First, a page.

As the only history of U.S. destroyers based on internal, formerly classified papers of the U.S. Navy, the book is vital reading for all who have served on board these ships and for all who would like to understand the origins of the present destroyer force and its future.
Since the beginning of the 20th century, destroyers have been all-purpose ships, indispensable in roles large and small – from delivering the mail at sea to screening other vessels and, where larger ships were not present, forming the front line in battle. This title details the 169 ships of ten classes introduced in the 1930s: early 1,500-tonners and 1,850-ton destroyer leaders designed to conform to the 1930 London Naval Treaty, plus the successor 1,570-ton Sims class and 1,620and 1,630-ton Benson and Gleaves classes. In wartime, most 1,500-tonners and leaders initially saw front line duty in the Pacific but were relegated to secondary assignments as newer vessels arrived; while the later 1,620and 1,630-tonners became the standard destroyers of the Atlantic War. This volume reveals the fascinating design story behind these pioneering classes – from the constraints of peacetime treaties to advances in propulsion engineering, and wartime modifications. With an operational overview of their service and tables listing all ships by class, builder, and initial squadron, this is the definitive guide to the pre-war US destroyer classes.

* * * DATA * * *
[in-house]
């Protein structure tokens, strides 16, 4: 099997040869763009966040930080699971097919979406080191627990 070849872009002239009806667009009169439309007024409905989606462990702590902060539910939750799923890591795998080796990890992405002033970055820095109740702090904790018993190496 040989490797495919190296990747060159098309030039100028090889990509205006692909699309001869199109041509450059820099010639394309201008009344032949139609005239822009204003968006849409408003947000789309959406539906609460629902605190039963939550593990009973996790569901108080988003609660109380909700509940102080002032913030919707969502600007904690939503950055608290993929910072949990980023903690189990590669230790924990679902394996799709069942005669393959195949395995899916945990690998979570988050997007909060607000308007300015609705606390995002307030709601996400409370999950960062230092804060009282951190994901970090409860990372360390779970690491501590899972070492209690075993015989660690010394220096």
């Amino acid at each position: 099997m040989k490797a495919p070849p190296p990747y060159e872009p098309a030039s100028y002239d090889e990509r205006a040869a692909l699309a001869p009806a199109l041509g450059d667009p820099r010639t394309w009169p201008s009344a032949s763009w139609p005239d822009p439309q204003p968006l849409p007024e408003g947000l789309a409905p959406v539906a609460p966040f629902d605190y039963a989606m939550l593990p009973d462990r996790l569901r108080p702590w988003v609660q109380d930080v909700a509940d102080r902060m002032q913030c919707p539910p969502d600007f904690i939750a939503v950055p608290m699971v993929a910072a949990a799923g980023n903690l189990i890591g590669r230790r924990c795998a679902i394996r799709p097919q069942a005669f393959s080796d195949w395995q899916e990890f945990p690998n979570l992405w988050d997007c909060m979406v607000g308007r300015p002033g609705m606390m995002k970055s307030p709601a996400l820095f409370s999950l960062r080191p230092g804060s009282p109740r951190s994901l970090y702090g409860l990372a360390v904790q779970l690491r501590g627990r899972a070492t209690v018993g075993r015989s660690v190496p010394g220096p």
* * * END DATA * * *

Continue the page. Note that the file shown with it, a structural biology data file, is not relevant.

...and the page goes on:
Few if any 20th century warships were more justly acclaimed than the destroyers of the U.S. Navy's Fletcher class. Admired as they were for their advanced and rakish design, it was their record as workhorses of the Pacific War that placed them among the most battle-tested and successful fighting ships of all time. This title describes the Fletchers and their Allen M. Sumnerand Gearing-class derivatives, their machinery, armament, and construction, with a listing of all 343 ships by hull number and builder. It features an operational history of the 287 ships commissioned during World War II, which traces the evolution of night surface action tactics in the Solomon Islands and the parallel development of the Combat Information Center; the drive across the Pacific and liberation of the Philippines with tables showing the rapid introduction of new squadrons; and the radar pickets' climactic stand against kamikaze aircraft at Okinawa. With summaries of losses and decorations and specially commissioned artwork, this is a definitive book on the wartime US destroyer classes.
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The transition to modern war at sea began during the period of the Sino-Japanese War (1894–1895) and the Spanish-American War (1898) and was propelled forward rapidly by the advent of the dreadnought and the nearly continuous state of war that culminated in World War I. By 1922, most of the elements that would define sea power in the 20th century were in place. Written by one of our foremost military historians, this volume acknowledges the complex nature of this transformation, focusing on imperialism, the growth of fleets, changes in shipbuilding and armament technology, and doctrines about the deployment and use of force at sea, among other factors. There is careful attention to the many battles fought at sea during this period and their impact on the future of sea power. The narrative is supplemented by a wide range of reference materials, including a detailed census of capital ships built during this period and a remarkable chronology of actions at sea during World War I.